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As the NUS student intake grows, it becomes increasingly imperative for teachers to hone and improve the effectiveness of their large-group teaching skills. Consequently, this issue of CDTL Brief looks at how to promote active learning through Large-group Teaching.

November 2001, Vol. 4 No. 5 Print Ready ArticlePrint-Ready
Large-group Teaching: Adding Value and Optimising Educational Outcomes
 
Professor Matthew C.E. Gwee
Associate Director, CDTL/Department of Pharmacology
Associate Professor Tan Chay Hoon
Department of Pharmacology
 

Our primary role as teachers is to facilitate, motivate and enhance student learning. We are accountable to our students in ensuring that the quality of education we provide will enable them, not only to achieve the more immediate goals of a course curriculum, but also to become the useful citizens of tomorrow who can make significant contributions to the nation. In this context, it is not only what we teach but, also, how we teach that will impact strongly on the quality of education we can provide. It is imperative then that we should adopt best teaching practices that will best facilitate, motivate and enhance student learning.

Large-group Teaching and the Lecture Method

To achieve overall educational goals, it is essential then for us to select effective instructional strategies. Large-group teaching (LGT) is often used mainly because it serves as an efficient (but not necessarily always effective) and economic way of delivering instruction to large numbers of students (e.g. 50–500) at a given venue. A common instructional strategy used in LGT is the lecture method—considered a highly traditional, but still widely used, mode of teaching in many institutions of higher learning, including NUS.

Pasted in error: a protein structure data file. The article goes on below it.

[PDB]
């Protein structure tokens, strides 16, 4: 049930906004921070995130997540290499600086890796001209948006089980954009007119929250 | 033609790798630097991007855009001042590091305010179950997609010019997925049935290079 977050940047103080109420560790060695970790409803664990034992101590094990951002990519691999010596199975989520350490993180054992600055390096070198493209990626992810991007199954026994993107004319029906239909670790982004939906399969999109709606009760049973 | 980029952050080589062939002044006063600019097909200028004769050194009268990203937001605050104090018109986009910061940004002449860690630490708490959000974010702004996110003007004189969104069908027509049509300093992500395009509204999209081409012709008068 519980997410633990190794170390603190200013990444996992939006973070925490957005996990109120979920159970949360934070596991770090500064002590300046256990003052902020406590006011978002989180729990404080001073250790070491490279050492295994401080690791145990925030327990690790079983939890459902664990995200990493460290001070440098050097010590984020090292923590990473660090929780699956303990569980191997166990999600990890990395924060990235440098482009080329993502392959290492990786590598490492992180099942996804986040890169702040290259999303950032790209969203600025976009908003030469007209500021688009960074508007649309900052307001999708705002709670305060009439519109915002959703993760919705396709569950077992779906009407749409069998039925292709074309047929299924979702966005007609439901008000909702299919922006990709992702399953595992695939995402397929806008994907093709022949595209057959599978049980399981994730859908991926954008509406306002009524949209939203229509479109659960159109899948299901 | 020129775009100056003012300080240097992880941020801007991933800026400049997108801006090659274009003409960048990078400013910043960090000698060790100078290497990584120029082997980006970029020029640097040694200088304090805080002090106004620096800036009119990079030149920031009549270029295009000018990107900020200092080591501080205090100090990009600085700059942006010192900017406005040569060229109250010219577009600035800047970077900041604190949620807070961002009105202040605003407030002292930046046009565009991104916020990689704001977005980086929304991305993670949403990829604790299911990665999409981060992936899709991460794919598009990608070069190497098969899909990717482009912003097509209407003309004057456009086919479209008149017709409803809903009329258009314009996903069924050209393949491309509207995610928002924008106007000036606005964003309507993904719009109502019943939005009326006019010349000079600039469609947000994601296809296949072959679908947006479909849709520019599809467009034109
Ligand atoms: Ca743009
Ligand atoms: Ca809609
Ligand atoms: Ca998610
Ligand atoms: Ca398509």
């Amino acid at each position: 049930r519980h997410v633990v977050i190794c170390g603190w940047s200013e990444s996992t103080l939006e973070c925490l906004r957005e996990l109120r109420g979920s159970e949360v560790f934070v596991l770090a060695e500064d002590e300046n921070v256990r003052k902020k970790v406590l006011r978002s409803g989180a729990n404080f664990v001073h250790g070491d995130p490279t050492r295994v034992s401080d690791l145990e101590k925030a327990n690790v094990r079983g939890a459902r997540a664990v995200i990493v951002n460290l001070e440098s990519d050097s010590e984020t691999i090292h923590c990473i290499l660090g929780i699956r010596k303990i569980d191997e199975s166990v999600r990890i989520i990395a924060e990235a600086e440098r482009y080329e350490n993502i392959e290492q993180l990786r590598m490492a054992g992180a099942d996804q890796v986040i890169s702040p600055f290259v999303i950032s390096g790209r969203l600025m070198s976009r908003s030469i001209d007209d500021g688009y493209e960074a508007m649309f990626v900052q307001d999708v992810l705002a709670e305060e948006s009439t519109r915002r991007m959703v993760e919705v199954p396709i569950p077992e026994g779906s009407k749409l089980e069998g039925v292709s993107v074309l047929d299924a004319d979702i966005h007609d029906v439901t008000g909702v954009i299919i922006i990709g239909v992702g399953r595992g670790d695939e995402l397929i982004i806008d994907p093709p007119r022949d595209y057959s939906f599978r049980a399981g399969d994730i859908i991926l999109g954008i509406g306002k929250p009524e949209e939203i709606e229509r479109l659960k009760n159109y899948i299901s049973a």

Traditionally, the lecture is focused on students learning course content mainly through passively receiving information transmitted by the teacher (the sage-in-centre stage), i.e. essentially a monologue that informs students of what teachers perceive as their learning needs but with little, if any, involvement of the students. A major criticism levelled against the traditional lecture is that often the overwhelming content and scope of lectures lead to information overload that assumes all students “have high working-memory capacities” ¹ . Thus, this will promote rote-learning (memorise, recall, regurgitate in examinations) with consequent intellectual anaemia. Moreover, the traditional lecture tends to create in students a state of high-dependency on teachers for their learning needs.

Although criticisms of the traditional lecture are generally fair comment, it should also be recognised that a dedicated teacher, with mastery of and passion for his subject matter, can deliver a highly enjoyable, captivating and intellectually stimulating lecture that stirs the mind to think deeply and critically. More importantly, such a lecture can even inspire and motivate student learning.

However, even experienced and dedicated teachers have found it difficult to reach this height of quality lecturing which requires much charisma—a gift that not many of us as teachers are endowed with. How then can we still optimise the educational outcomes of delivering a lecture in a LGT environment?

Large-group Teaching: Going Beyond Tradition